“Cold Pursuit” Cannot Escape Itself


“Cold Pursuit” stars Liam Neeson in his latest revenge flick. (Flickr)

By Matthew Dillion

“Cold Pursuit” is the latest Liam Neeson revenge flick, though it has a very different approach from his previous movies.

The film is surrounded by intense controversy ignited by the racially charged comments Neeson made in interviews leading up to the release, in which he admitted when he was younger he once thought about killing a random black man after a female friend told him she was raped.

Despite controversy, “Cold Pursuit” is a largely forgettable movie. Deep in the Rocky Mountains, Nelson Coxman (Liam Neeson) is a snowplow driver that ends up seeking revenge against drug dealers that killed his son. In contrast with other Neeson vehicles like “Taken” and “Nonstop,” “Cold Pursuit” presents itself as a self-aware black comedy.

Tricks like every onscreen death being followed by a title card bearing the deceased’s name, nickname and religion dot the film. The movie also tries its hand at subverting the revenge genre, as Coxman finds himself too busy hunting down people with nicknames like “Limbo” and “Viking” to confront the fact that he barely knew the son he lost.

These aspects distinguished “Cold Pursuit” from the largely identical, myopic revenge films that characterize the latter part of Neeson’s career. Unfortunately, none of it is executed well enough to make the film anything more than average.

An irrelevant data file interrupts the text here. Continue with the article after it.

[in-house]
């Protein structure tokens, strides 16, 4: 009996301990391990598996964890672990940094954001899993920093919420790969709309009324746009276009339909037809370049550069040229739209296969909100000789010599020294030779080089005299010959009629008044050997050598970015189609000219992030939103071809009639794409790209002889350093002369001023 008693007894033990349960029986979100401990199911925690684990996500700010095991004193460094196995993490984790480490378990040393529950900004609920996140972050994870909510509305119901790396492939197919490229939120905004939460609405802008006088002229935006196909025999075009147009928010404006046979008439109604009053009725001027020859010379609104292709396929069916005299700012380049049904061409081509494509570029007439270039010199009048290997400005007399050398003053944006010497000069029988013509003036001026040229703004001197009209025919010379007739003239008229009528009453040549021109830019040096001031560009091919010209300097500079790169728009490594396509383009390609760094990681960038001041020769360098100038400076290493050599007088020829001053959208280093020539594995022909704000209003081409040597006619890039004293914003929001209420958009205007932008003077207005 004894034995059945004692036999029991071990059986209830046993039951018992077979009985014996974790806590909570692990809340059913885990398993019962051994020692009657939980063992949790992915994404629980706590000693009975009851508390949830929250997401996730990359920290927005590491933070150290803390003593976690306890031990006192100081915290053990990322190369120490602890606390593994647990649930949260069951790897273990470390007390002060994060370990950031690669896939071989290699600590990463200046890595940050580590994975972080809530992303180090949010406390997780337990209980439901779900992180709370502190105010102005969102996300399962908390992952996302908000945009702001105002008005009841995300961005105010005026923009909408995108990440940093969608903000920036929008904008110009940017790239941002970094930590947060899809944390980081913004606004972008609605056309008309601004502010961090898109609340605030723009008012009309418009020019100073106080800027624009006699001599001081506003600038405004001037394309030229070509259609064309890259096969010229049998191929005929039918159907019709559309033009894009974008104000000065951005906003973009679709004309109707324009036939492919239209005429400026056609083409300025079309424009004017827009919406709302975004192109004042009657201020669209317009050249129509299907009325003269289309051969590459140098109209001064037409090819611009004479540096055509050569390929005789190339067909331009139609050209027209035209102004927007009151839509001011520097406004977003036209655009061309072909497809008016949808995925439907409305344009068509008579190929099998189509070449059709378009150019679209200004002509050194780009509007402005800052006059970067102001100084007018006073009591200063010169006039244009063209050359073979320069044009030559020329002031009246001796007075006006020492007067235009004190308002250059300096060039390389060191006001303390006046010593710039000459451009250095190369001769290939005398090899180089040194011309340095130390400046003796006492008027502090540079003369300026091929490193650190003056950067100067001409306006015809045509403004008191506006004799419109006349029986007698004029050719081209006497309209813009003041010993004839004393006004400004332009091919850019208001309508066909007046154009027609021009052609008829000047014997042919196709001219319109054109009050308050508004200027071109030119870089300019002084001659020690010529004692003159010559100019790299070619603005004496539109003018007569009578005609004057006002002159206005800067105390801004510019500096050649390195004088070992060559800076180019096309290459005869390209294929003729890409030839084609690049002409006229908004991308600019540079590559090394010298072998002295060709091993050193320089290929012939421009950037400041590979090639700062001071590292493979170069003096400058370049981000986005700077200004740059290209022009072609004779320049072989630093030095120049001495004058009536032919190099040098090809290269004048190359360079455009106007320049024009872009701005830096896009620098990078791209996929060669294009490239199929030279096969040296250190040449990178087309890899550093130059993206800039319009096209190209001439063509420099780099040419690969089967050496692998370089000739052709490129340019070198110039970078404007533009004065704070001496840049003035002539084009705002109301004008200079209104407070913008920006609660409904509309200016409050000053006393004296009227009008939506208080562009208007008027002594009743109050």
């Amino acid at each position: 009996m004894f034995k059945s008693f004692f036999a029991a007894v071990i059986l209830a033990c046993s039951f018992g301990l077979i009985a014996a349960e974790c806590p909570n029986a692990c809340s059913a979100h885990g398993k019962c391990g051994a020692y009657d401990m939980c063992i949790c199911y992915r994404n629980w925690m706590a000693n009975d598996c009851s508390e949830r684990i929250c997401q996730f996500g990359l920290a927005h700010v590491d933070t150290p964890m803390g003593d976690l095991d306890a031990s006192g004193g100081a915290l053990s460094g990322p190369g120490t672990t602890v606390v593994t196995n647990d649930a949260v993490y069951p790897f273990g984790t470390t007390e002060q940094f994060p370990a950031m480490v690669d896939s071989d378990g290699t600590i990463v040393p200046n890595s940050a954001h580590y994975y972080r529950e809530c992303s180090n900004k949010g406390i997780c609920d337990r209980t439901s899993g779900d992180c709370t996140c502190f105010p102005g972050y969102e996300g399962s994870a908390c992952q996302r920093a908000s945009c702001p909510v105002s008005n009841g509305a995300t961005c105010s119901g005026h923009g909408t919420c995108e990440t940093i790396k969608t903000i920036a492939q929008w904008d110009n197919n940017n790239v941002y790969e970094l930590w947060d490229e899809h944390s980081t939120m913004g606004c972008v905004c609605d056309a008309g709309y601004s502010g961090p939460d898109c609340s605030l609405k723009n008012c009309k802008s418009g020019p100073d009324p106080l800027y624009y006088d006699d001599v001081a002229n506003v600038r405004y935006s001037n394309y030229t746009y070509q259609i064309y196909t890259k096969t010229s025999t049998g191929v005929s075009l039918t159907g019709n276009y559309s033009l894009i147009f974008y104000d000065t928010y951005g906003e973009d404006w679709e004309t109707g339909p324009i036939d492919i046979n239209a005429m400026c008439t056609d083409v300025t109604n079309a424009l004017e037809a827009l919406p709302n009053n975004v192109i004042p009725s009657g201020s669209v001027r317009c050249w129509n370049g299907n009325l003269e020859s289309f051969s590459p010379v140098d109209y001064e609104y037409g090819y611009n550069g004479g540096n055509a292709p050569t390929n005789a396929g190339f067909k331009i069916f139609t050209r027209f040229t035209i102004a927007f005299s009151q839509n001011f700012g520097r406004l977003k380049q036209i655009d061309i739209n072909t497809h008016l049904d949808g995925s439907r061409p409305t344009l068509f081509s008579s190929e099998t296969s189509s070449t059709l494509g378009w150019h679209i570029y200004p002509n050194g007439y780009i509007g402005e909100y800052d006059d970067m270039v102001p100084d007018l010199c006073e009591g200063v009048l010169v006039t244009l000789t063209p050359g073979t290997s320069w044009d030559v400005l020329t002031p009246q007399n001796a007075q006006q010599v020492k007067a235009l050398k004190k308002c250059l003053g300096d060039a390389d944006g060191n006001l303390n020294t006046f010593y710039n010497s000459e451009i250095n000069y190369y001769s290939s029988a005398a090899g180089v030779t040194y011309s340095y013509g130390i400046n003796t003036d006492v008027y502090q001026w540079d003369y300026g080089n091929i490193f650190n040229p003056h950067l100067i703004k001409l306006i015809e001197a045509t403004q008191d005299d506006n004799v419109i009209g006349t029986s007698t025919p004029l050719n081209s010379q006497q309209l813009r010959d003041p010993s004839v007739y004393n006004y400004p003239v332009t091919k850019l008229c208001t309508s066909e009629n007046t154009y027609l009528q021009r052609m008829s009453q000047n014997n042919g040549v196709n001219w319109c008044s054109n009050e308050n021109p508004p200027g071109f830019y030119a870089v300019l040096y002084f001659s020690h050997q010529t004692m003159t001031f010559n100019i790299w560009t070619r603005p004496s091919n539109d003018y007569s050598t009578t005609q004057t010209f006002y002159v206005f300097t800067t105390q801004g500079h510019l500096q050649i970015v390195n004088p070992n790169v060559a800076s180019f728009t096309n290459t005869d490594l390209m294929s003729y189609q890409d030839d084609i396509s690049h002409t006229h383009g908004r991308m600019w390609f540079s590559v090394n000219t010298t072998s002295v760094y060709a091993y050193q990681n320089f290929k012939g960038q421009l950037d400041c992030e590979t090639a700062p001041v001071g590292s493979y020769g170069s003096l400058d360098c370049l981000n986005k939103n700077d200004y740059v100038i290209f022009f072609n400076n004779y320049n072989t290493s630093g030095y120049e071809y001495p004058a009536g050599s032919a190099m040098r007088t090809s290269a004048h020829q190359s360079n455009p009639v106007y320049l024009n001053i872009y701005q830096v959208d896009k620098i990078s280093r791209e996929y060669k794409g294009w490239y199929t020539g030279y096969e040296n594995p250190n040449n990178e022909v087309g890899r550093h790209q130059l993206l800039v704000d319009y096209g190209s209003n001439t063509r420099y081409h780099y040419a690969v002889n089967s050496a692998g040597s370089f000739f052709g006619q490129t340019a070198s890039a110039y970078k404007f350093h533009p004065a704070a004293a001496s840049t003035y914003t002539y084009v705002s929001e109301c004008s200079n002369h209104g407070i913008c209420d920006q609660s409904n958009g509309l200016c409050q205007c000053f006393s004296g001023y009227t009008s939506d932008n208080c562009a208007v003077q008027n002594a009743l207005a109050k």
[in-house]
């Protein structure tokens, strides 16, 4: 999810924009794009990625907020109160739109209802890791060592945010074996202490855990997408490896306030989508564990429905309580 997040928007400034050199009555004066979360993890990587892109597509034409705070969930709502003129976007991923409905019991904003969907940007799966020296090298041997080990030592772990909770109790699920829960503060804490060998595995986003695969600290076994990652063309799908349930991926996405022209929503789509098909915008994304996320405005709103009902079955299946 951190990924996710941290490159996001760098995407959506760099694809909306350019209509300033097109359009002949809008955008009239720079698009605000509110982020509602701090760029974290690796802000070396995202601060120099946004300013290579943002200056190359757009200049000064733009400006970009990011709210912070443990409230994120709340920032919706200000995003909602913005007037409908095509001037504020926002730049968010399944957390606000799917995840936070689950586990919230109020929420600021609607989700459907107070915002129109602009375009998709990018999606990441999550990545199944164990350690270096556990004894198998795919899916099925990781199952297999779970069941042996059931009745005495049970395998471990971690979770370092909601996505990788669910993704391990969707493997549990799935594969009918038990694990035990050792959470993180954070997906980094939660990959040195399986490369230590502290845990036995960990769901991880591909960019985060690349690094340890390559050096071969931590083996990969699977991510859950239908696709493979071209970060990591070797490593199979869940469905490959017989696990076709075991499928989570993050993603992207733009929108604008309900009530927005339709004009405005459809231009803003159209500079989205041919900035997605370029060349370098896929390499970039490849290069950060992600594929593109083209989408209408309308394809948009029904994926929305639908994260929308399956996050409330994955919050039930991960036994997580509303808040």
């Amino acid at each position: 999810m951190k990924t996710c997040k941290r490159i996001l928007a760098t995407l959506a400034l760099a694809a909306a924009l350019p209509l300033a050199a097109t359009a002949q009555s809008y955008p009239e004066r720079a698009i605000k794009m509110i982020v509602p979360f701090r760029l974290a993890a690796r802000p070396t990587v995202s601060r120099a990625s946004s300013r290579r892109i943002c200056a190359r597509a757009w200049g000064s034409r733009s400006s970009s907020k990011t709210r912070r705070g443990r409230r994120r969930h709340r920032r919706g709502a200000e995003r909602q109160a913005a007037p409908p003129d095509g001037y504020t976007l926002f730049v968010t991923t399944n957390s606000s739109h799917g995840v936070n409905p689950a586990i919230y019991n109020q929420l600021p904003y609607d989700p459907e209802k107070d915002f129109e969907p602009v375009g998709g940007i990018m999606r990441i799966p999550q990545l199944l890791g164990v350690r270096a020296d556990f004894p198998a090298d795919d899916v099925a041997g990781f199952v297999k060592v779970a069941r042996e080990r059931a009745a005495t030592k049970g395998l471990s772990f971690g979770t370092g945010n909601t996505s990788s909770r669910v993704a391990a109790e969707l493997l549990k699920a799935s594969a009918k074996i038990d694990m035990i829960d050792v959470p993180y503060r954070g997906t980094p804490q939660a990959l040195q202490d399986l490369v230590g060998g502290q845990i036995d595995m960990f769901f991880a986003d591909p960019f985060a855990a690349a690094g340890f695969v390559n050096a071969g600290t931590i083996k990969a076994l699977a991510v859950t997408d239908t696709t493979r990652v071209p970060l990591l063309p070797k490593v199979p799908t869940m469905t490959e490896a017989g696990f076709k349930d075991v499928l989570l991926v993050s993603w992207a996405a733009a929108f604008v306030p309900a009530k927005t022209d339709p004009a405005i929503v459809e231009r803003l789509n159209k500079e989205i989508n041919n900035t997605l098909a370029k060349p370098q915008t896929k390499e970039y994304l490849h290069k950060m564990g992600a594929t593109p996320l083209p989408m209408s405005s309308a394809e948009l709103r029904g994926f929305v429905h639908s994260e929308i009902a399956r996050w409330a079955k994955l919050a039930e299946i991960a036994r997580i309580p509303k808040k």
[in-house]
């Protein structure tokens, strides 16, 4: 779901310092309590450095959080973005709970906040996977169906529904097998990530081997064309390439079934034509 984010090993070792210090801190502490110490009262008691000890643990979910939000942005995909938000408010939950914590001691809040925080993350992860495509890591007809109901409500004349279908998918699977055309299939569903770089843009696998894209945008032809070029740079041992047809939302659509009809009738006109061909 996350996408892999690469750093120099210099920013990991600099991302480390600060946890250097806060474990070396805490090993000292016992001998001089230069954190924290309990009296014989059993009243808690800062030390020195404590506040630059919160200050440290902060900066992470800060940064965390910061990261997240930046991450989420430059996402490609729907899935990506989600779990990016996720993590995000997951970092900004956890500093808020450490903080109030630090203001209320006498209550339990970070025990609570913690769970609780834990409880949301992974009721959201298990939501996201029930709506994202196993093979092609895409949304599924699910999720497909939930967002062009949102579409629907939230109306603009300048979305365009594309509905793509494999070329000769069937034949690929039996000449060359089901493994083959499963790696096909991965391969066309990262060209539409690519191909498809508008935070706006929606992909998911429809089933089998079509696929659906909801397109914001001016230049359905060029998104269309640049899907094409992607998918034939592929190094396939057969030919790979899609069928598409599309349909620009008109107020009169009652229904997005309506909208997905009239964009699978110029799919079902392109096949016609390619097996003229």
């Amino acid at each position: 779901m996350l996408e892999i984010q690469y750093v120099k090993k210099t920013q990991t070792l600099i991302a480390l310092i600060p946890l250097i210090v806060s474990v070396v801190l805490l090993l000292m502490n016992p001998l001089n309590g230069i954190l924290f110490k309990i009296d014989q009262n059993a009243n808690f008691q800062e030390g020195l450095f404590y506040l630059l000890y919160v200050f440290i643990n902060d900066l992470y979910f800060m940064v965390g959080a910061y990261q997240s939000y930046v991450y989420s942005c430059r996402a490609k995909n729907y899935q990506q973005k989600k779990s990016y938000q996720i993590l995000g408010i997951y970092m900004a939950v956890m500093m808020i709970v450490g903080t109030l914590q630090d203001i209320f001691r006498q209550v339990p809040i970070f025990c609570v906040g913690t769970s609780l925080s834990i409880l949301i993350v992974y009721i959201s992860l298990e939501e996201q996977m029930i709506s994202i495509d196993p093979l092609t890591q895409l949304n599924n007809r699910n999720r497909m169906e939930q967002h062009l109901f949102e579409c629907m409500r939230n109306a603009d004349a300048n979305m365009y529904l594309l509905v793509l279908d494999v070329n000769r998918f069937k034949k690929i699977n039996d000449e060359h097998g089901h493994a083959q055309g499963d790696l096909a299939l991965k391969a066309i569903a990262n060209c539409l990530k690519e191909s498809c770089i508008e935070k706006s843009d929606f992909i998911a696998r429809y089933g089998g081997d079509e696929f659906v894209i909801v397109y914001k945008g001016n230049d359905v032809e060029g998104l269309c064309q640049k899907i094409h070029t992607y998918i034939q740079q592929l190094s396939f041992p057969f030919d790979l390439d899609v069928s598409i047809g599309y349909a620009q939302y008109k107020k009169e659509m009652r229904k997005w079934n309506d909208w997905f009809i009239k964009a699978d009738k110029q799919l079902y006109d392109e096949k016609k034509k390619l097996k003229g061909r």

In its attempts to show the complexity and human cost of revenge, the plot of “Cold Pursuit” ends up in disarray. Running at nearly 2 hours, a few plotlines feel unnecessary enough to be removed entirely or have such a small payoff that they could be cut down considerably. The film’s insistence on showing that even the most abhorrent villains in revenge movies are still human beings is interesting. Most of the best “Cold Pursuit” moments stem from this premise when it can get it to work effectively.

Unfortunately, the approach is very much quantity over quality, to the point where Neeson has little presence outside of the opening and closing portions of the movie.

His interactions with the main antagonist’s son are the highlight of the film. However, Neeson spends most of “Cold Pursuit” as the rage-driven justice-seeker we already have seen him play in close to a dozen other revenge flicks.

The film’s tone and humor range from subdued to simply not funny.

The problems of “Cold Pursuit” with committing to its premise can also be seen in how it handles the Native American gangsters that dominate its second half. The film uses them to introduce themes about colonialism and racism awkwardly.

However, “Cold Pursuit” fails to explore these topics in a meaningful way. It does not even give enough time or effort to those complex issues to justify their inclusion.

The film’s visuals and sound design match the jumbled approach everything else has. While most of “Cold Pursuit” has a consistent style reminiscent of filmmaker Wes Anderson, it will occasionally switch to something more fitting for an action movie.

At times it is easy to suspect there was a version of the movie that was closer to overt parody than the final product. The movie largely avoids the worst excesses of Neeson’s post-“Taken” work, while offering some effective moments.

But that is not enough to save it from mediocrity. “Cold Pursuit” may mock the standard, nihilistic revenge flick, but it still feels like one for most of its running time.